Lithuania High Resolution Integrity Concept

Research Integrity

It is very important for a researcher to be able to differentiate “right” from “wrong” behaviour in a research environment. There are many different forms of research misconduct. The three severe ones include falsification,  fabrication of results and plagiarism. There are also issues around authorship, conflict of interest and redundant publication (people publishing same thing more than once). I undertook this online mandatory module to gain a better understanding of responsible research practices in my area of study.

Date: Activated on  1 May 2016
Time: 12 hours to complete
Location: Online – Moodle Link: <Research Integrity>

Defining ‘proper’ behaviour, however, is not an easy task. The guidelines for a responsible can be sourced from government standards (local, state or international), institutional standards (university, corporations),  professional standards (accrediting societies), commonly accepted practices (industry/discipline practice of acceptable  behaviour) and personal ethics (own sense of right and wrong).

The Singapore Statement sets out four basic principles for responsible research: honest, accountability, professional courtesy and good stewardship.

To avoid getting caught off-guard, it is important to adopt the following systematic approaches during a research project:

  1. Planning – this involves adequately considering the time & resource demands of the project to avoid putting unneccessary pressure on oneself to deliver unrealistically. Formal approval or permissions should be sought regarding the research to avoid future roadblocks or delays. Stakeholder interests should not be ignored. Additionally, it is very important that appropriate research methodology is identified (bad methods can invalidate the research). Confilict of interests should be expressed and clear procedures and guidelines should be established around  protecting participants, the environment and data.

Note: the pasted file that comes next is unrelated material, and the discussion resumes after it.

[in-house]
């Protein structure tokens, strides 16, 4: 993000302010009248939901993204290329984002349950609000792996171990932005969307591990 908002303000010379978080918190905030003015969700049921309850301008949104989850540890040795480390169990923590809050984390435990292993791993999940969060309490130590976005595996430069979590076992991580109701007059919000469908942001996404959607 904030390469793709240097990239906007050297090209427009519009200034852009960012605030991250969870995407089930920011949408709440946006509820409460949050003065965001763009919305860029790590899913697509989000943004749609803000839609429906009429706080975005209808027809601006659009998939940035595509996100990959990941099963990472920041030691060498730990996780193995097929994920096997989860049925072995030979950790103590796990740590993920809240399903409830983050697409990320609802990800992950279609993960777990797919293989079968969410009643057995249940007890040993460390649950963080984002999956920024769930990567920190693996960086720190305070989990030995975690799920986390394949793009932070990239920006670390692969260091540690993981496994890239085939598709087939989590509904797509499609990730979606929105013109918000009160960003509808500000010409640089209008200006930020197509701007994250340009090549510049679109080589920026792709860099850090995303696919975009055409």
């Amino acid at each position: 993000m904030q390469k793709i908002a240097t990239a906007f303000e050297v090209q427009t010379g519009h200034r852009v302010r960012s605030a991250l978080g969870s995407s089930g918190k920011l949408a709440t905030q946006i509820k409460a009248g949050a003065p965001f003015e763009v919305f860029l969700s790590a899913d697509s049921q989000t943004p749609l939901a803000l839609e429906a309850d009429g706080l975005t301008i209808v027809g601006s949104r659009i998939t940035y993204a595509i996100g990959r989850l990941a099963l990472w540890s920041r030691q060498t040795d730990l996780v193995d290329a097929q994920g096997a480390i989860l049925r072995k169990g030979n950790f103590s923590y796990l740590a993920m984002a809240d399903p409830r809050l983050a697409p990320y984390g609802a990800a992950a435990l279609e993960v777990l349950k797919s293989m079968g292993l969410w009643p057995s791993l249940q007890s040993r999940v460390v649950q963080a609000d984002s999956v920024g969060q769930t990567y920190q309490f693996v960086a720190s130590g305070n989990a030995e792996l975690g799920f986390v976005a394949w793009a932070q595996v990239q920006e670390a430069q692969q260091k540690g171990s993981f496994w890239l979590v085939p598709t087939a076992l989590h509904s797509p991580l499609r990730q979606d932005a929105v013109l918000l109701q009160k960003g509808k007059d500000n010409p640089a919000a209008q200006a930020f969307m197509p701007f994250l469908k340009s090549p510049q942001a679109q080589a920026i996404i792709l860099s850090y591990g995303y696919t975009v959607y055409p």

2. Conducting Research – It is important to have proper research record to document the steps taken and decisions made during the project. this becomes very essential when one wants to reconstruct the complex processes or procedures. this records can be kept in notebooks or digitally as a document (eg. Google Drive).Research data should also be properly protected, stored and shared. Data should also be interpreted in an accurate/unbiased way. Additionally ownership of data, authorship agreement, teamwork and positive contribution/criticism should be encouraged within the research groups.
  3. Reporting – a researcher should avoid pre-mature discussion of research findings on social media (before peer-reviewed publication as it may affect acceptance from journal or future IP claims). If there is a communication, it should be complete and not deceptively “selective”. IF there is any error in the communication (publication), it is addressed as correction (error by author), errata (error by publisher), expression of concern (potentially misleading) or retraction (misconduct/ unethical research)
  4. Responsibility – since a large number of research is publicly funded, the researchers are expected to advocate – ie. recommend particular courses of action. However, one must always express caution during advocacy if any uncertainty remains in the research. The arguments should be presented on the basis of research only. Additionally, the researchers should be careful about controversial research.

This online workshop thoroughly covers the overarching responsibility to behave in a truthful and honest manner and the systematic approach that can be employed to avoid getting caught off-guard.

I really enjoyed this online module.